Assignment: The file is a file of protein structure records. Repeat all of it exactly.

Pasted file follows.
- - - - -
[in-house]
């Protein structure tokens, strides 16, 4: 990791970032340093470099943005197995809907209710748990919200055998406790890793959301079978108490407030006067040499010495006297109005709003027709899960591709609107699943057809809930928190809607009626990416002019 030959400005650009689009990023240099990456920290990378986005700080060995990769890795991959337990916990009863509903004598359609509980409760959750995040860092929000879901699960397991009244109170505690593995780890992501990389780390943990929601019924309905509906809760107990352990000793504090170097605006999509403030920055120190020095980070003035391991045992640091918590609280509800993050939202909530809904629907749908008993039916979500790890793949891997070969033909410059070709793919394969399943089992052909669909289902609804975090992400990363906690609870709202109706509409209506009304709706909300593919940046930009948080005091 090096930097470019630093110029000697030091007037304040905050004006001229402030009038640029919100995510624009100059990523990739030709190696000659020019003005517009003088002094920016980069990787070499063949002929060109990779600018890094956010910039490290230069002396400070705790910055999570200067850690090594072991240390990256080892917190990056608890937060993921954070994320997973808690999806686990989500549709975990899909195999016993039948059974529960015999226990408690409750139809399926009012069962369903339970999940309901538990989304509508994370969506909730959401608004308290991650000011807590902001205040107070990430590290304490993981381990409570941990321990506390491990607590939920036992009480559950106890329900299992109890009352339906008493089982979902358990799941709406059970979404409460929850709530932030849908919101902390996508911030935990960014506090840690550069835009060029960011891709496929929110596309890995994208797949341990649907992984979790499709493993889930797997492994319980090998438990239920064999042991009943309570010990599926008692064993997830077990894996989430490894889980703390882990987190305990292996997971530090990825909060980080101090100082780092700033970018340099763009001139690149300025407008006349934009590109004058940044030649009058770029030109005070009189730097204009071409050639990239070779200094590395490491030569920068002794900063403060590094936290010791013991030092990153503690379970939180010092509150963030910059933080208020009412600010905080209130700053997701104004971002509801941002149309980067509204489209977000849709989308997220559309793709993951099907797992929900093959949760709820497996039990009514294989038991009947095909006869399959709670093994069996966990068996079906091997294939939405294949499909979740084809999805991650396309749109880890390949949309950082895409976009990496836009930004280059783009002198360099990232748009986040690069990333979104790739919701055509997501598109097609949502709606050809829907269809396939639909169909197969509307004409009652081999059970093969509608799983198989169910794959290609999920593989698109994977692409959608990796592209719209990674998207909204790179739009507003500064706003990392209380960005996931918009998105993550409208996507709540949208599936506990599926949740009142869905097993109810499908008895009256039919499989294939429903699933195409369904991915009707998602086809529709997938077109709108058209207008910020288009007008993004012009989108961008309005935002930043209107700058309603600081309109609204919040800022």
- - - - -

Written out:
[in-house]
């Protein structure tokens, strides 16, 4: 990791970032340093470099943005197995809907209710748990919200055998406790890793959301079978108490407030006067040499010495006297109005709003027709899960591709609107699943057809809930928190809607009626990416002019 030959400005650009689009990023240099990456920290990378986005700080060995990769890795991959337990916990009863509903004598359609509980409760959750995040860092929000879901699960397991009244109170505690593995780890992501990389780390943990929601019924309905509906809760107990352990000793504090170097605006999509403030920055120190020095980070003035391991045992640091918590609280509800993050939202909530809904629907749908008993039916979500790890793949891997070969033909410059070709793919394969399943089992052909669909289902609804975090992400990363906690609870709202109706509409209506009304709706909300593919940046930009948080005091 090096930097470019630093110029000697030091007037304040905050004006001229402030009038640029919100995510624009100059990523990739030709190696000659020019003005517009003088002094920016980069990787070499063949002929060109990779600018890094956010910039490290230069002396400070705790910055999570200067850690090594072991240390990256080892917190990056608890937060993921954070994320997973808690999806686990989500549709975990899909195999016993039948059974529960015999226990408690409750139809399926009012069962369903339970999940309901538990989304509508994370969506909730959401608004308290991650000011807590902001205040107070990430590290304490993981381990409570941990321990506390491990607590939920036992009480559950106890329900299992109890009352339906008493089982979902358990799941709406059970979404409460929850709530932030849908919101902390996508911030935990960014506090840690550069835009060029960011891709496929929110596309890995994208797949341990649907992984979790499709493993889930797997492994319980090998438990239920064999042991009943309570010990599926008692064993997830077990894996989430490894889980703390882990987190305990292996997971530090990825909060980080101090100082780092700033970018340099763009001139690149300025407008006349934009590109004058940044030649009058770029030109005070009189730097204009071409050639990239070779200094590395490491030569920068002794900063403060590094936290010791013991030092990153503690379970939180010092509150963030910059933080208020009412600010905080209130700053997701104004971002509801941002149309980067509204489209977000849709989308997220559309793709993951099907797992929900093959949760709820497996039990009514294989038991009947095909006869399959709670093994069996966990068996079906091997294939939405294949499909979740084809999805991650396309749109880890390949949309950082895409976009990496836009930004280059783009002198360099990232748009986040690069990333979104790739919701055509997501598109097609949502709606050809829907269809396939639909169909197969509307004409009652081999059970093969509608799983198989169910794959290609999920593989698109994977692409959608990796592209719209990674998207909204790179739009507003500064706003990392209380960005996931918009998105993550409208996507709540949208599936506990599926949740009142869905097993109810499908008895009256039919499989294939429903699933195409369904991915009707998602086809529709997938077109709108058209207008910020288009007008993004012009989108961008309005935002930043209107700058309603600081309109609204919040800022």